Why Noma Uses Fermented Ingredients In So Many Of Its Dishes

Internationally acclaimed Noma attributes fermentation to one of the special attributes that makes their restaurant unique. "Fermentation has become part of the heartbeat of what Noma is," Noma's Director of Fermentation Jason White told Audi; he believes fermentation can change the world. Noma regards fermentation so highly that they have an entire test kitchen devoted to researching new processes and have shared some of their discoveries for aspiring chefs to try at home. 

While those familiar with fermentation might think of sourdough or kimchi, Noma demonstrates that fermented ingredients can take simple recipes to new heights: think kombucha-flavored syrup or stir-fry made with fermented fish sauce (per Revolution Fermentation). As Noma Chef David Zilber began to compile ideas for a cookbook, he realized fermentation is a core element of the restaurant's identity — a tool that could be used by anyone in kitchens around the world (via Mindfood).

Fermentation used to belong to ordinary people, Zilber told Foodism, and culinary traditions passed fermented recipes from one generation to the next. Nu Sci Magazine traces fermentation to more than 9,000 years ago when residents in a Chinese village fermented food in pottery jars so that decomposition might result in koji, bread, miso, and even brews. So how did fermentation become essential to Noma's menu?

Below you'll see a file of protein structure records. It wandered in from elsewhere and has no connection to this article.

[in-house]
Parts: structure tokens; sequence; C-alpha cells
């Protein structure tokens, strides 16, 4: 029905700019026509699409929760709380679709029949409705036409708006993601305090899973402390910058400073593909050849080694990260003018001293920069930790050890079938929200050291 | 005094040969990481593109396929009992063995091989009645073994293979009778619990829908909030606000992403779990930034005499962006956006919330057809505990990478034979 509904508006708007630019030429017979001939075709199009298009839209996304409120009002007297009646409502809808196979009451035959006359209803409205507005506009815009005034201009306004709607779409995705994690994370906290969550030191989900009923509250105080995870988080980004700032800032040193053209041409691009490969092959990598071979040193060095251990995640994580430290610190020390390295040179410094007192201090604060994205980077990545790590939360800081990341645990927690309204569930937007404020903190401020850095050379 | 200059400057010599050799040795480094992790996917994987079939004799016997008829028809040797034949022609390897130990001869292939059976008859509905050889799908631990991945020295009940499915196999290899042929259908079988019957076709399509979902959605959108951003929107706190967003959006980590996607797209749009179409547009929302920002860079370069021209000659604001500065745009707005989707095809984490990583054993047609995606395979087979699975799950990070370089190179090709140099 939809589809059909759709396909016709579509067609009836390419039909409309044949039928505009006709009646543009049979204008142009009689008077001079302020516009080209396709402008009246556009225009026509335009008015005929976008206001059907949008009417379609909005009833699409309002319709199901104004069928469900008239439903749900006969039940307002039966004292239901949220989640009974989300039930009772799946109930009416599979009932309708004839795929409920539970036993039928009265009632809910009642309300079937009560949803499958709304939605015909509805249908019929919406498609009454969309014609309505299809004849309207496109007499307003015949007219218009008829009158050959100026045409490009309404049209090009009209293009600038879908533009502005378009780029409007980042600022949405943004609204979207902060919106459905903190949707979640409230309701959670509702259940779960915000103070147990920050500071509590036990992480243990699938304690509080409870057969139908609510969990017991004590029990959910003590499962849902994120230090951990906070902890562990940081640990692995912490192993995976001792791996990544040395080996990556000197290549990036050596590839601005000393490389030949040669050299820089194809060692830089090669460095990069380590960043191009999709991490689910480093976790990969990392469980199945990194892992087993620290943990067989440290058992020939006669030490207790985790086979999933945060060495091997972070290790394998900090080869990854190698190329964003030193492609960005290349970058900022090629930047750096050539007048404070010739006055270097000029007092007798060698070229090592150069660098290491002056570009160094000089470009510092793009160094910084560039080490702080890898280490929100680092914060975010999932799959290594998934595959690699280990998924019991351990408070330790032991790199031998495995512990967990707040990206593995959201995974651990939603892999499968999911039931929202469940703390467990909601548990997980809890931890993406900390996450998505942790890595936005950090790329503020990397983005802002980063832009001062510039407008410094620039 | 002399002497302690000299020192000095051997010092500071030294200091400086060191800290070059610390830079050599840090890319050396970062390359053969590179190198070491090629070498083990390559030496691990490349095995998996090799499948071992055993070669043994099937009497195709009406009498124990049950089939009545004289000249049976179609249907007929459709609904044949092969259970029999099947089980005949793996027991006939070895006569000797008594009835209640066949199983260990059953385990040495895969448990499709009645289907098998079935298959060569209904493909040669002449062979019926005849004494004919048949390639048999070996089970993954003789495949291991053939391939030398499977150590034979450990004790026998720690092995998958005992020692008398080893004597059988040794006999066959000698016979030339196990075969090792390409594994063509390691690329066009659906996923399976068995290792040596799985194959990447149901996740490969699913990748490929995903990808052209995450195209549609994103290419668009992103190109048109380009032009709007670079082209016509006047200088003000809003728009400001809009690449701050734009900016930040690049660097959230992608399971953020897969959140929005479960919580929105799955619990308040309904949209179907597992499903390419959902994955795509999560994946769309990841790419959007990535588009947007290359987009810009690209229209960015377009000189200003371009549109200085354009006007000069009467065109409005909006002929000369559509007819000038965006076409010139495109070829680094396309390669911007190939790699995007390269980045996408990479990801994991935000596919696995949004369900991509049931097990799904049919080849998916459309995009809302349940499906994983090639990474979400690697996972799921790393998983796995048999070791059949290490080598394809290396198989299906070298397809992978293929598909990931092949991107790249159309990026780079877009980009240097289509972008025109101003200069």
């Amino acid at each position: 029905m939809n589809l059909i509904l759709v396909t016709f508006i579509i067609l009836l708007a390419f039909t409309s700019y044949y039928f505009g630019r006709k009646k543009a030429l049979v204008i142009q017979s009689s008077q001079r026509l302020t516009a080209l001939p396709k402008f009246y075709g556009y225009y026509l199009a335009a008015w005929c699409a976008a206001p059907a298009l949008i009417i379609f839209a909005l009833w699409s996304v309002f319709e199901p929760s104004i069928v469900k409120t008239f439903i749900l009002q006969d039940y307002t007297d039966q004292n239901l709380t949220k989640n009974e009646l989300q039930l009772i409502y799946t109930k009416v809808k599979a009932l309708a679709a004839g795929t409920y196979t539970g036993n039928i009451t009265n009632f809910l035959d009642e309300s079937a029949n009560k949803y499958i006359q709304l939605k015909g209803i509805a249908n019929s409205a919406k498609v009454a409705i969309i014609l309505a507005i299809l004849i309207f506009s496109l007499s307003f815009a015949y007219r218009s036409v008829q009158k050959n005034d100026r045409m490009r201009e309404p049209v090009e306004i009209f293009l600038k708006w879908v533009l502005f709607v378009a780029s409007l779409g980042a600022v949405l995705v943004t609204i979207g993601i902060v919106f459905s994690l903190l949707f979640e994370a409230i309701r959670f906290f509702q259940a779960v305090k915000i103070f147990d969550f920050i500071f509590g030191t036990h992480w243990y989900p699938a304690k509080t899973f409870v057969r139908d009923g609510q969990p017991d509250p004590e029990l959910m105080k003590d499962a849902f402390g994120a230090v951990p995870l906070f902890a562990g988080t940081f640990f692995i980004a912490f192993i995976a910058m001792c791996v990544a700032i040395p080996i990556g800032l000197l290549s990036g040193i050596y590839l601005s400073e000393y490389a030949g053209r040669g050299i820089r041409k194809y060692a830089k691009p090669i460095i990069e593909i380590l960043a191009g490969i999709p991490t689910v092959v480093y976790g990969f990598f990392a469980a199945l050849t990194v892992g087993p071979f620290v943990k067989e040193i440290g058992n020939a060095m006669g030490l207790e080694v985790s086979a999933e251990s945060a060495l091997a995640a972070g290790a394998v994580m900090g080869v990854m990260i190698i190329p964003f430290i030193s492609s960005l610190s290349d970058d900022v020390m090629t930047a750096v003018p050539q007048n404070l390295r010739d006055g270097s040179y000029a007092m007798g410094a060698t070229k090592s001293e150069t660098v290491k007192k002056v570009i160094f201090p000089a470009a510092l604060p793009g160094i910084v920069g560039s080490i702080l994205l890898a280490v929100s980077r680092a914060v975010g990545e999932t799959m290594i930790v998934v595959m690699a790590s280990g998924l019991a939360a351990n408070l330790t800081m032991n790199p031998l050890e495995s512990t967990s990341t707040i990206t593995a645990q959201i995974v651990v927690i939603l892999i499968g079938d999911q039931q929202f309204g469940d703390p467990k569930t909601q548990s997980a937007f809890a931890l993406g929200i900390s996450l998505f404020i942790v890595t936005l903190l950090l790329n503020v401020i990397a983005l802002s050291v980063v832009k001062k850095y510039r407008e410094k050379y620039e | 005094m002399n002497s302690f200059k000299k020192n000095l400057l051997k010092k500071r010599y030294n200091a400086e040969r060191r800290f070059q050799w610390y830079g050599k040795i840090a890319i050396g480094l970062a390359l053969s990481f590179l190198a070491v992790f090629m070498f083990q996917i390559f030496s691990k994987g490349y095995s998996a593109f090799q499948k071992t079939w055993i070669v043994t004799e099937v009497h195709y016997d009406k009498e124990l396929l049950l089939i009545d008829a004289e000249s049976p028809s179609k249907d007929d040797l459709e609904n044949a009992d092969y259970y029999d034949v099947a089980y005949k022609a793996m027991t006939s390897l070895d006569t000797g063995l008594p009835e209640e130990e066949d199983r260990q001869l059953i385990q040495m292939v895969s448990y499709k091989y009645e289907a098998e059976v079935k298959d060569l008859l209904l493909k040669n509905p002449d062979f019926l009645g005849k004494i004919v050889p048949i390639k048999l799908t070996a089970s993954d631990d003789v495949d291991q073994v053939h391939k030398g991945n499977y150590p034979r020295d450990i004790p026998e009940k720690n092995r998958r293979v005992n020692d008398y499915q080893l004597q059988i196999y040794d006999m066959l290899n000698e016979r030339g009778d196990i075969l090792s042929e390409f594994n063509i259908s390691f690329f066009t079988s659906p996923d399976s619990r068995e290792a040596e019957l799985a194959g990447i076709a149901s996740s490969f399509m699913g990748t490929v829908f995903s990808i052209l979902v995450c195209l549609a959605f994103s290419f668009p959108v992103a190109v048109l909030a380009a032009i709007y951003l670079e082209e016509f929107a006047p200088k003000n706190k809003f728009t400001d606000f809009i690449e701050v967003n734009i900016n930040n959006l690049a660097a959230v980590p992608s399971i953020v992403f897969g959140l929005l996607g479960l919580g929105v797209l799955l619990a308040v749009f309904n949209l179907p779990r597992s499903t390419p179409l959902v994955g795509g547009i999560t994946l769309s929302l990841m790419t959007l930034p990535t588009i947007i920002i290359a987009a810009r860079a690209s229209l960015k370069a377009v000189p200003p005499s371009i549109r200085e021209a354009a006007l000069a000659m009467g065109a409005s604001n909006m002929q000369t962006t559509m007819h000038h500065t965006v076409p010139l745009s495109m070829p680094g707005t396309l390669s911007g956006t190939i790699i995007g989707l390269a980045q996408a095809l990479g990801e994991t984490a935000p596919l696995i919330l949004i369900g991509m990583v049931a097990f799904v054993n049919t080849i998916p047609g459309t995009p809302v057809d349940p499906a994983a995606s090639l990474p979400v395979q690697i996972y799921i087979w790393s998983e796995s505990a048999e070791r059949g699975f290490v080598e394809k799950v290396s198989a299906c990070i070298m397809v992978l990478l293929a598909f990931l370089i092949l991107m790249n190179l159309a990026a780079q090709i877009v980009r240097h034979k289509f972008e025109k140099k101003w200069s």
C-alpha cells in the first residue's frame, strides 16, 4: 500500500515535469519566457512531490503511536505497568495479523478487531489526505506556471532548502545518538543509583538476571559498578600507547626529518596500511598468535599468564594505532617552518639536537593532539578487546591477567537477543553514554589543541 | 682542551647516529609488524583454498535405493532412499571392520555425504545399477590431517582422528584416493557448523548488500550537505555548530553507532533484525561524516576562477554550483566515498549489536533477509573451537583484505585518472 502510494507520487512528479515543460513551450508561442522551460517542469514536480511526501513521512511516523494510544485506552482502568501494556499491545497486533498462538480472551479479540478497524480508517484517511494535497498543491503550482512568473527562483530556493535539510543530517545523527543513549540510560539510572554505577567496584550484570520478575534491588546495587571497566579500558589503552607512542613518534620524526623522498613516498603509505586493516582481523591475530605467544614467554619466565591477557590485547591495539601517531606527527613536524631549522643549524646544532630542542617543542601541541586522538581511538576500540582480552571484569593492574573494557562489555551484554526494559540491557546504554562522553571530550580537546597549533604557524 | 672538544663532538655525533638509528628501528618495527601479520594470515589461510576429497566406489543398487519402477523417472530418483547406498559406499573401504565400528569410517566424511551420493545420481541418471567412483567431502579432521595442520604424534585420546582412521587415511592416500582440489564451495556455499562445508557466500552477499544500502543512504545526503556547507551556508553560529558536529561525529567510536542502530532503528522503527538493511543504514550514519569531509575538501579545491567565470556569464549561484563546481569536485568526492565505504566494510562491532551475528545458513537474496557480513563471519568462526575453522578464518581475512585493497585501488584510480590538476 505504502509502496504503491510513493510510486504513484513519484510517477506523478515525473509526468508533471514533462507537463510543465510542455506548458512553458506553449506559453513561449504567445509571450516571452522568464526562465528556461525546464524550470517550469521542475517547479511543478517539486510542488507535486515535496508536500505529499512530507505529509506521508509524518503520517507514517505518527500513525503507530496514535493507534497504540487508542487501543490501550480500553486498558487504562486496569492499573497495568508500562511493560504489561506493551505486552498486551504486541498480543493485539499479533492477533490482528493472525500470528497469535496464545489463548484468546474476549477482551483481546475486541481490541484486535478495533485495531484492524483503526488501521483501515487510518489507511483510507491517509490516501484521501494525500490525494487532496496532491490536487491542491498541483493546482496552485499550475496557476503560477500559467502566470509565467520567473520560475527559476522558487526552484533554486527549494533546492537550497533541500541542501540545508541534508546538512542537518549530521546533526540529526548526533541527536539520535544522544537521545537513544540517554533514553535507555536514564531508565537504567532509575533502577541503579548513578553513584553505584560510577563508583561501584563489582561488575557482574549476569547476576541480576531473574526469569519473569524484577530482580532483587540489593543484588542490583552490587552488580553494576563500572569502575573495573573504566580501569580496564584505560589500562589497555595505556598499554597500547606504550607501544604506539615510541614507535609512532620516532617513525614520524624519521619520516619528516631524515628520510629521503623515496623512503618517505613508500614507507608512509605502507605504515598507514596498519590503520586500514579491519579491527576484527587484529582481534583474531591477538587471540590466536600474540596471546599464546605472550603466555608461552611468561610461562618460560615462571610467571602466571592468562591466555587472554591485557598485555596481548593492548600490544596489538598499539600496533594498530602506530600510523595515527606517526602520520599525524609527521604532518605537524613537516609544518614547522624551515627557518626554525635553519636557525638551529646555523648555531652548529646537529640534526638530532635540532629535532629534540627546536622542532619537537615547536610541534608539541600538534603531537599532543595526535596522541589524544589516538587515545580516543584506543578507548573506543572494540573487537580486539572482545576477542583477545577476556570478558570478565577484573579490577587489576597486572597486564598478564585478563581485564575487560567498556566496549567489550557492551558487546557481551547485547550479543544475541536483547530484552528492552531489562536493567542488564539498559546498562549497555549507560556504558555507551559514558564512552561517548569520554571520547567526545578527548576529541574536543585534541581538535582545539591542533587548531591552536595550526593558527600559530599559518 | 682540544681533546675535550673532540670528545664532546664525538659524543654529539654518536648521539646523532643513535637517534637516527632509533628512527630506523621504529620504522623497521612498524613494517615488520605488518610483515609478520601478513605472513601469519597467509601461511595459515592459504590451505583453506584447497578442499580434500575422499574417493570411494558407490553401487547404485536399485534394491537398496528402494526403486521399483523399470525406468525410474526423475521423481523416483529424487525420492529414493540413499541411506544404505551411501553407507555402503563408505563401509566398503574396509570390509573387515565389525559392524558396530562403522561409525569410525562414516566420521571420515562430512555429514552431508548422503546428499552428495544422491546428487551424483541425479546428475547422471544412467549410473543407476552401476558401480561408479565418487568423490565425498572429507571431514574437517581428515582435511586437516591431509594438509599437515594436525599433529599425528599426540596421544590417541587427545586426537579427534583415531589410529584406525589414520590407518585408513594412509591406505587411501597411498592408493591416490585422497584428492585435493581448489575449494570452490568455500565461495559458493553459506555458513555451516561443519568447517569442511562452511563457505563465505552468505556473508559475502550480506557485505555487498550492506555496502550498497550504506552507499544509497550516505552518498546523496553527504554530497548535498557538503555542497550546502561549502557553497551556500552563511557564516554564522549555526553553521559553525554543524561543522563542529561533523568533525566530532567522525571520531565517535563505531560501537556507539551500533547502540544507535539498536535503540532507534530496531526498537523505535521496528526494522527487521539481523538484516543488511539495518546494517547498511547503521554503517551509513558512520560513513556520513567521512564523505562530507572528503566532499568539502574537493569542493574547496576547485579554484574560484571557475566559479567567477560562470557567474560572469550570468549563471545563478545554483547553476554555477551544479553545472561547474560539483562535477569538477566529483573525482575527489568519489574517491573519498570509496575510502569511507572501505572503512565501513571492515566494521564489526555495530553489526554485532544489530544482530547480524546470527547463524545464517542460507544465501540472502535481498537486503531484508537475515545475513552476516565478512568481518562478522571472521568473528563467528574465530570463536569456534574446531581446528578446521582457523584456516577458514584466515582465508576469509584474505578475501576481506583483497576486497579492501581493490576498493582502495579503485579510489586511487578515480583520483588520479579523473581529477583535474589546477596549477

When necessity leads to invention

In the introduction of The Noma Guide to Fermentation, Noma Chef René Redzepi recalls the restaurant's early days, when the team had to find ingredients to store in the kitchen before long, cold winter days. One of Noma's foragers presented ramson buds; once pickled, these small caper-looking flowers delivered a big surprise. They were salty, acidic, and easily found in areas surrounding the restaurant. Soon, other ingredients were used as fermentation test cases. Pickled gooseberries delighted the chefs and ignited their curiosity to better understand how fermentation might enhance other culinary experiences.

Redzepi asserts, "Fermentation isn't responsible for one specific taste at Noma — it's responsible for improving everything" (via Wired); that's why brine made from lacto-fermented mushrooms can be found seasoning main dishes and beverages. If you've tried to make pickles or sauerkraut at home, maybe you, too, understand the magic of watching culinary transformation take place.